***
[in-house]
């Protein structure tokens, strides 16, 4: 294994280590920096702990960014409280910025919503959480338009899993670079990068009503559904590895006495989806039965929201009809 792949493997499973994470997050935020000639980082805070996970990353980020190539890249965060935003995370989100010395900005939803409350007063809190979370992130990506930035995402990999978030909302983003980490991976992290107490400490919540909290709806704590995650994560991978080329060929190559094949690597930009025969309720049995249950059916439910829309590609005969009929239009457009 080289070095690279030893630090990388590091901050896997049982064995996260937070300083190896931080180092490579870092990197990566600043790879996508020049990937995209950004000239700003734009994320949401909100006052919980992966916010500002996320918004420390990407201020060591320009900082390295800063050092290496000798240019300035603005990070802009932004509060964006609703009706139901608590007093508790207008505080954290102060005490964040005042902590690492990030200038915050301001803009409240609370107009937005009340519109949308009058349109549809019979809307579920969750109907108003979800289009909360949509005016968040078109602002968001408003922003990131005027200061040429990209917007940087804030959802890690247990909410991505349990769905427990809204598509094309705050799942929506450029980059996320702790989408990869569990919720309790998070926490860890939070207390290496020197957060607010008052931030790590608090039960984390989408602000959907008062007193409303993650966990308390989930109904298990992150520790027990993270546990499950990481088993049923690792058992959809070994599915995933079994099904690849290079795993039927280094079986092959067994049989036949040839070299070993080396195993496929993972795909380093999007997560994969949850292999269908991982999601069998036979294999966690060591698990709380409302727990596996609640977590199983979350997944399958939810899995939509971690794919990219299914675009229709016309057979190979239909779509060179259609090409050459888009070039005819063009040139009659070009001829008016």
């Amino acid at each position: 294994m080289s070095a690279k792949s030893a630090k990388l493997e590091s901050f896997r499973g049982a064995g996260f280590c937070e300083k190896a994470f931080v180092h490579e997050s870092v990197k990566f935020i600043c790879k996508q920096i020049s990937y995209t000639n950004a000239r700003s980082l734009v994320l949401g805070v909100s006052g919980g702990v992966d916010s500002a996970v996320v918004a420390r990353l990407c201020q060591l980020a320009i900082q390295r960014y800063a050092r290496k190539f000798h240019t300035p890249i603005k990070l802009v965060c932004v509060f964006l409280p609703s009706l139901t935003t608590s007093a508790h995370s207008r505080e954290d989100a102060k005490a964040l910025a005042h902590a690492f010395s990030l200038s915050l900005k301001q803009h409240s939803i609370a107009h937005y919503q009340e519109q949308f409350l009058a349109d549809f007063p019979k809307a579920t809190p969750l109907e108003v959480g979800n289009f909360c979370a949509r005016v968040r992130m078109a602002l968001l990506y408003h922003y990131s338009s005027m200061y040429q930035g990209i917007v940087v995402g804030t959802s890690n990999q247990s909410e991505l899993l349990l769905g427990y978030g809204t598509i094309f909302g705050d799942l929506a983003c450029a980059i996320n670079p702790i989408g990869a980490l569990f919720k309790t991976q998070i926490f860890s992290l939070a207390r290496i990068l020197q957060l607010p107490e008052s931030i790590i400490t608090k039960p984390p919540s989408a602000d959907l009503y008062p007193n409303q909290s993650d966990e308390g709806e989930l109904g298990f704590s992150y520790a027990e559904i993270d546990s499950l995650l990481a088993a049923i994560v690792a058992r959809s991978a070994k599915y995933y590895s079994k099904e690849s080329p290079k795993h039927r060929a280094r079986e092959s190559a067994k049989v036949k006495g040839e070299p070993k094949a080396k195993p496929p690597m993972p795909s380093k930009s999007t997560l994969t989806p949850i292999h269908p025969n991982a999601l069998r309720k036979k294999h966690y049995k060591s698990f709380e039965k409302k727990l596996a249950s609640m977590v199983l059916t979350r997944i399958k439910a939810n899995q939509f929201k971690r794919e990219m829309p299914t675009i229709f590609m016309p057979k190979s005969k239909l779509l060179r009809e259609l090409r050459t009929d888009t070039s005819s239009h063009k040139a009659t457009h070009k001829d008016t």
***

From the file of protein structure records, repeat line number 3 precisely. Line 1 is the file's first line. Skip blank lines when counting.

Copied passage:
């Amino acid at each position: 294994m080289s070095a690279k792949s030893a630090k990388l493997e590091s901050f896997r499973g049982a064995g996260f280590c937070e300083k190896a994470f931080v180092h490579e997050s870092v990197k990566f935020i600043c790879k996508q920096i020049s990937y995209t000639n950004a000239r700003s980082l734009v994320l949401g805070v909100s006052g919980g702990v992966d916010s500002a996970v996320v918004a420390r990353l990407c201020q060591l980020a320009i900082q390295r960014y800063a050092r290496k190539f000798h240019t300035p890249i603005k990070l802009v965060c932004v509060f964006l409280p609703s009706l139901t935003t608590s007093a508790h995370s207008r505080e954290d989100a102060k005490a964040l910025a005042h902590a690492f010395s990030l200038s915050l900005k301001q803009h409240s939803i609370a107009h937005y919503q009340e519109q949308f409350l009058a349109d549809f007063p019979k809307a579920t809190p969750l109907e108003v959480g979800n289009f909360c979370a949509r005016v968040r992130m078109a602002l968001l990506y408003h922003y990131s338009s005027m200061y040429q930035g990209i917007v940087v995402g804030t959802s890690n990999q247990s909410e991505l899993l349990l769905g427990y978030g809204t598509i094309f909302g705050d799942l929506a983003c450029a980059i996320n670079p702790i989408g990869a980490l569990f919720k309790t991976q998070i926490f860890s992290l939070a207390r290496i990068l020197q957060l607010p107490e008052s931030i790590i400490t608090k039960p984390p919540s989408a602000d959907l009503y008062p007193n409303q909290s993650d966990e308390g709806e989930l109904g298990f704590s992150y520790a027990e559904i993270d546990s499950l995650l990481a088993a049923i994560v690792a058992r959809s991978a070994k599915y995933y590895s079994k099904e690849s080329p290079k795993h039927r060929a280094r079986e092959s190559a067994k049989v036949k006495g040839e070299p070993k094949a080396k195993p496929p690597m993972p795909s380093k930009s999007t997560l994969t989806p949850i292999h269908p025969n991982a999601l069998r309720k036979k294999h966690y049995k060591s698990f709380e039965k409302k727990l596996a249950s609640m977590v199983l059916t979350r997944i399958k439910a939810n899995q939509f929201k971690r794919e990219m829309p299914t675009i229709f590609m016309p057979k190979s005969k239909l779509l060179r009809e259609l090409r050459t009929d888009t070039s005819s239009h063009k040139a009659t457009h070009k001829d008016t």